Posts Tagged ‘kris humphries’

Feeling Lucky? Try 7 GMs With Decisions

HANG TIME, Texas — The clock ticks down, the trade deadline draws near and all 30 NBA general managers are burning up their phones with possibilities realistic and absurd.

Some need to make deals to solidify playoff teams, others simply can’t bear the thought of sitting still. As Thursday gets closer, here are seven GMs with big decisions to make:

Danny Ferry, Atlanta Hawks

Is it finally time to give up on the hope that Josh Smith can be more than a numbers-gatherer in Atlanta? Ferry, the first-year Hawks’ GM, wasted no time in moving out Joe Johnson’s big contract. Part of the decision was that J-Smoove would blossom without Iso-Joe taking up a big part of the offense. Instead he’s averaging 1.4 fewer points and one rebound less than a year ago, his efficiency rating is down from 21.14 to 19.90 and he’s shooting only 50 percent from the free-throw line. The sense is that it’s “just time.” Still, that doesn’t mean Ferry has to move him. He’s positioned the Hawks so that they could afford to keep Smith and still sign a pricey free agent next summer. But that won’t stop the likes of the Bucks, Suns, Celtics, Wizards and Sixers from making a run. The Rockets have long had eyes for Smith, but might be more inclined to wait to make their moves in free agency.

Danny Ainge, Boston Celtics

Despite their 8-1 record since Rajon Rondo’s season ended due to torn knee ligaments, it’s too hard to see the Celtics making a serious and deep playoff run on the aging legs of Kevin Garnett and Paul Pierce. The obvious move would be with the 36-year-old Garnett and making that long-rumored deal to the Clippers (Eric Bledsoe). The challenge is getting K.G. to waive the no-trade clause in his contract. Can Ainge appeal to Garnett’s own best interest to get another ring or his loyalty to the Celtics organization to help them start over? Even if Rondo’s knee injury isn’t as severe as first thought and he’s able to get back on the floor for the start of training camp, the rebuilding in Boston has to start sometime. It might as well be now.

Billy King, Brooklyn Nets

If King could know for sure that Deron Williams will shake off the injuries and inefficiency and return to the All-Star form he showed in Utah, then he’d be more inclined to sit back and put his feet up. Or maybe not in the realm of Mikhail Prokhorov. The Russian billionaire owner is willing to shell out big bucks, but also expects immediate results and does not handle mediocrity well. See Avery Johnson, who was fired with a 14-14 record, a Coach of the Month title pinned to his resume. The Nets will likely try to get Paul Millsap from the Jazz and could be in the running for the popular Josh Smith. Last year’s All-Rookie team member MarShon Brooks is on the block. Would Charlotte’s offer of Ben Gordon for Kris Humphries be enough? The Nets have been so inconsistent that with the possibility of a first-round bounce due to a bad matchup looming, you have to believe King won’t sit still.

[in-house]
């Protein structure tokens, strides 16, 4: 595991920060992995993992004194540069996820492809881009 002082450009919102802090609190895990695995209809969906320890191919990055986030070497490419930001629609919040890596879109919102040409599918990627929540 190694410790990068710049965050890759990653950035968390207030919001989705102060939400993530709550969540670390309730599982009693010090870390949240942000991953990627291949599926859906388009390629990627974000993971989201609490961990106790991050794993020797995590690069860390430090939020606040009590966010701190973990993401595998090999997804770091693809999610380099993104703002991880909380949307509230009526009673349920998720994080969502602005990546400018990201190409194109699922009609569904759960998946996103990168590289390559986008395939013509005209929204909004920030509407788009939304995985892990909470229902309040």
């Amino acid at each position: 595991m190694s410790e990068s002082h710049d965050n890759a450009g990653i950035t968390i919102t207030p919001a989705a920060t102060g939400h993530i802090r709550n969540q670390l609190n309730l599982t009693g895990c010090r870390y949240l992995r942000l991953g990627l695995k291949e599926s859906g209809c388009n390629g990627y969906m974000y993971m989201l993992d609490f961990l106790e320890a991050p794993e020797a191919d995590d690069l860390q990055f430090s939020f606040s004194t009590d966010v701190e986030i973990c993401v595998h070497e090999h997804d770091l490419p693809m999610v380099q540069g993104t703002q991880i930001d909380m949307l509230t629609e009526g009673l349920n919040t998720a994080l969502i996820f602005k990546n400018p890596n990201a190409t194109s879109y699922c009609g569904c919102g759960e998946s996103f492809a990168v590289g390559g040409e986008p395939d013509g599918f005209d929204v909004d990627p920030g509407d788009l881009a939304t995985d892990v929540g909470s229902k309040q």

Donnie Nelson, Dallas Mavericks

“The Bank of Cuban is open.” That was team owner Mark Cuban’s declaration last month, but what must be determined is in which direction the Mavericks are headed right now. They enter the post-All-Star stretch six games under .500 and 4 1/2 games out of the last playoff spot in the West. If the Mavs decide they’re better off reloading with a fully-recovered Dirk Nowitzki next season, they certainly have a good trade chip in Vince Carter, who’d be a wonderful addition to any playoff contender. He could also bring in future assets for Shawn Marion, Chris Kaman and Elton Brand.

Daryl Morey, Houston Rockets

You put him in this slot just because Morey lives with an itchy trigger finger and might be inclined to make a deal just because he can. But with the James Harden steal under his belt and the free agency hits on Omer Asik and Jeremy Lin, the Rockets will probably strike only if it’s a chance at a home run. With the youngest team in the league, a position in the West playoff race and a payroll that could make them big, big players in free agency, next summer is probably when they’ll make their move. But Houston is now big-game hunting for talent to play with Harden. If a chance to scoop up a true All-Star comes their way, Morey won’t hesitate.

Mitch Kupchak, L.A. Lakers